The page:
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3.8 Collections

Slate's collection hierarchy makes use of composing multiple behaviors (via inheritance) to provide a collection system that can be reasoned about with greater certainty, and that can be extended more easily than other object-oriented languages' collection types. Primarily Slate collections are mutable, which means that basic modifications occur destructively on the collection object.

Figure 2 shows the overview of the collection types, and how their inheritance is patterned.

Figure 2: Core Collections Inheritance


All collections support a minimal set of methods, including support for basic internal iteration and testing. The following are representative core methods, and are by no means the limit of collection features: Testing Methods

answers whether or not the collection has any elements in it.
answers whether the collection contains the object. Properties

answers the number of elements in it. This is often calculated dynamically for extensible collections, so it's often useful to cache it in a calling method.
answers the size that the collection's implementation is currently ready for. Making new collections

new &capacity:
answers a new (empty) collection of the same type that is sized to the optional argument or a sensible default per type.
answers a new collection of the same type that is sized to same size that the argument has.
as: via newWithAll:
has extensive support in the collection types to produce collections of the type of the second with the contents of the first collection (vice versa for newWithAll: arguments). Iterating

executes a block with :each (the idiomatic input slot for iterating) of the collection's elements in turn. It answers the original collection.
also takes a block, but answers a collection with all the results of those block-applications put into a new collection of the appropriate type.
takes a block that answers a Boolean and answers a new collection of the elements that the block filters (answers True).
performs the logical opposite of select:, answering elements for which the block answers False.
inject: init into: accumulator
takes a two-argument accumulation block and applies it across the collection's elements. The initial value given becomes the first argument, and is replaced through the iterations with the result of the block.
takes a two-argument block and performs the same action as inject:into: only using one of the collection's elements as an initial value.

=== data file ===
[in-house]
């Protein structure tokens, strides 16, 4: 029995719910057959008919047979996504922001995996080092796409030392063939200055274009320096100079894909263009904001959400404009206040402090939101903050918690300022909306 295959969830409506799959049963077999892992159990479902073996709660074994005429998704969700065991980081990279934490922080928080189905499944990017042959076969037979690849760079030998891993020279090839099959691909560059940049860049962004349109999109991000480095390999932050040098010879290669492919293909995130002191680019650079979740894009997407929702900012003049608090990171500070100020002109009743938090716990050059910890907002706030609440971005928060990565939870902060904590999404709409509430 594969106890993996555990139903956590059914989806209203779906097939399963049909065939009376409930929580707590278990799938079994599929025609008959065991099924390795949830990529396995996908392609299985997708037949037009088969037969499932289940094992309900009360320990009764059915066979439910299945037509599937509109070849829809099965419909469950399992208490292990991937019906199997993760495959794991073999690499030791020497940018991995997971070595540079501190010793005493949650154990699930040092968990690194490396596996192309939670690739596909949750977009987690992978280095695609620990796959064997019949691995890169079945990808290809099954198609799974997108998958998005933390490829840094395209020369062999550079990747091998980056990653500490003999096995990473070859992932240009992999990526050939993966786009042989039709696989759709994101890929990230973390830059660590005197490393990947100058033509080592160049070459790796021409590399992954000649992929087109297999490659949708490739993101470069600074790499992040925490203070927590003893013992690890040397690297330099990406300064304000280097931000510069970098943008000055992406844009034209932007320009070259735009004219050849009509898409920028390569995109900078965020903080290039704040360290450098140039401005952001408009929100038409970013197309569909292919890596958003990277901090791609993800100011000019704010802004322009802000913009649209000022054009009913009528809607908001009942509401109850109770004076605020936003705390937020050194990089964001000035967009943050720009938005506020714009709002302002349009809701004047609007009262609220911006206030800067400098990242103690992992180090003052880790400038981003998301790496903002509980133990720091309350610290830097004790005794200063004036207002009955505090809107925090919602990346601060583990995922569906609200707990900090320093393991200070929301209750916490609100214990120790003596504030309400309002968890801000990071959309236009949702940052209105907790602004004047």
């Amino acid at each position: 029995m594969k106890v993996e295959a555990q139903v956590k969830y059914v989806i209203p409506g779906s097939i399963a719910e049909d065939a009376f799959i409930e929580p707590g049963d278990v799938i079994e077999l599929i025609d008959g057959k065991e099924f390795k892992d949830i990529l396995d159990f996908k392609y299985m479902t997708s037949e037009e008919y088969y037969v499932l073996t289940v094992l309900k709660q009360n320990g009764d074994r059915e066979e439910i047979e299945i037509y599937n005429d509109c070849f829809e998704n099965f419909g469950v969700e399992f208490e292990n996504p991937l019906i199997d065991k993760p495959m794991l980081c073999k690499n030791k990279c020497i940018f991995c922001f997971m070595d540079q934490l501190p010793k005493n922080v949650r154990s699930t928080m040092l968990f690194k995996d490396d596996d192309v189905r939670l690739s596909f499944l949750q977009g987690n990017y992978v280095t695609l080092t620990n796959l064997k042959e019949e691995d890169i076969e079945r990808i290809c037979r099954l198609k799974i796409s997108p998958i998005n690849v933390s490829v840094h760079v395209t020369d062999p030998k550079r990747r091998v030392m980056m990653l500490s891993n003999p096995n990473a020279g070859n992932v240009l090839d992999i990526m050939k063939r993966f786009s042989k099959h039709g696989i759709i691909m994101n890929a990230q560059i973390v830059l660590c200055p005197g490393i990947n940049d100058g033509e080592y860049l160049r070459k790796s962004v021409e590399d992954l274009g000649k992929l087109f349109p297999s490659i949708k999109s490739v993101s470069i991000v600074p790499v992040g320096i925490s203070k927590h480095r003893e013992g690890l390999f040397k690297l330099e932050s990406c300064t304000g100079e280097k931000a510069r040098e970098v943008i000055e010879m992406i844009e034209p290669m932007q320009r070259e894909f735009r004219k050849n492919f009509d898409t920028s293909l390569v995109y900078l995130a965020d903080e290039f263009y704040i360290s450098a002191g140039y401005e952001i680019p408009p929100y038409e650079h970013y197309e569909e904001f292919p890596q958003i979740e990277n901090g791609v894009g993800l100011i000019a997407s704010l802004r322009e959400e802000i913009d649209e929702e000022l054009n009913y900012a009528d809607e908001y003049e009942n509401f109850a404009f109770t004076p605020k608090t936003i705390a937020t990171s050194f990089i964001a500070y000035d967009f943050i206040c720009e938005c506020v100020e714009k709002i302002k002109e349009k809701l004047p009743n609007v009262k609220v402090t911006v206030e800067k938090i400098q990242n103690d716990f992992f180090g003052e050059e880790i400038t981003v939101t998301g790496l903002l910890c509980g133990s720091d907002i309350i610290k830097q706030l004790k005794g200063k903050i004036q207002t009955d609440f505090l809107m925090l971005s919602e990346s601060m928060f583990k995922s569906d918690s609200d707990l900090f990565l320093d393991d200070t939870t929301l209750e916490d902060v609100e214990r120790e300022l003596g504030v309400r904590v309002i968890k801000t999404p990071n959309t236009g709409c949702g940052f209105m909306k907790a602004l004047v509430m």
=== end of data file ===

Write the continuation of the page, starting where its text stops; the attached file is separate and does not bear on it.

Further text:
takes a block, answering a Dictionary or Mapping in general with each argument (member of the original collection) mapped to the result of applying the block to it.

3.8.1 Extensible Collections

Collections derived from ExtensibleCollection can be modified by adding or removing elements in various ways. The core protocol is:

inserts the given object into the collection.
removes an object equal to the given one from the collection.
inserts all elements from the first collection contained in the second.
removes all elements from the first collection contained in the second.
removes all the elements from the collection.

3.8.2 Sequences

Sequences are Mappings from a range of natural numbers to some objects, sometimes restricted to a given type. Slate sequences are all addressed from a base of 0.

answers the element at the index given.
replaces the element at the index given with the object that is the last argument.
operates as do:, but applying the block with both the element as first argument and the index of the element in the Sequence as the second argument. Arrays

Arrays are fixed-length sequences of any kind of object and are supported primitively. Various parameter types of Array are supported primitively, such as WordArray, ByteArray, and String. Vectors

Vectors and Tuples are fixed-length sequences constructed for geometrical purposes. Points happen to be Tuples. The constructor message for these types is ``,''. Subsequences / Slices

Subsequences allow one to treat a segment of a sequence as a separate sequence with its own addressing scheme; however, modifying the subsequence will cause the original to be modified. Cords

Cords are a non-copying representation of a concatenation of Sequences. Normal concatenation of Sequences is performed with the ; method, and results in copying both of the arguments into a new Sequence of the appropriate type; the ;; method will construct a Cord instead. They efficiently implement accessing via at: and iteration via do:, and Cord as: Sequence will ``flatten'' the Cord into a Sequence. Extensible and Sorted Sequences

An ExtensibleSequence is an extensible Sequence with some special methods to treat both ends as queues. It provides the following additional protocol:

inserts the given object at the beginning of the sequence.
inserts the given object at the end of the sequence.
inserts the given object at the end of the sequence (it's addLast:).
answers a sequence of the first N elements.
answers a sequence of the final N elements.
removes the first element from the sequence.
removes the final element from the sequence.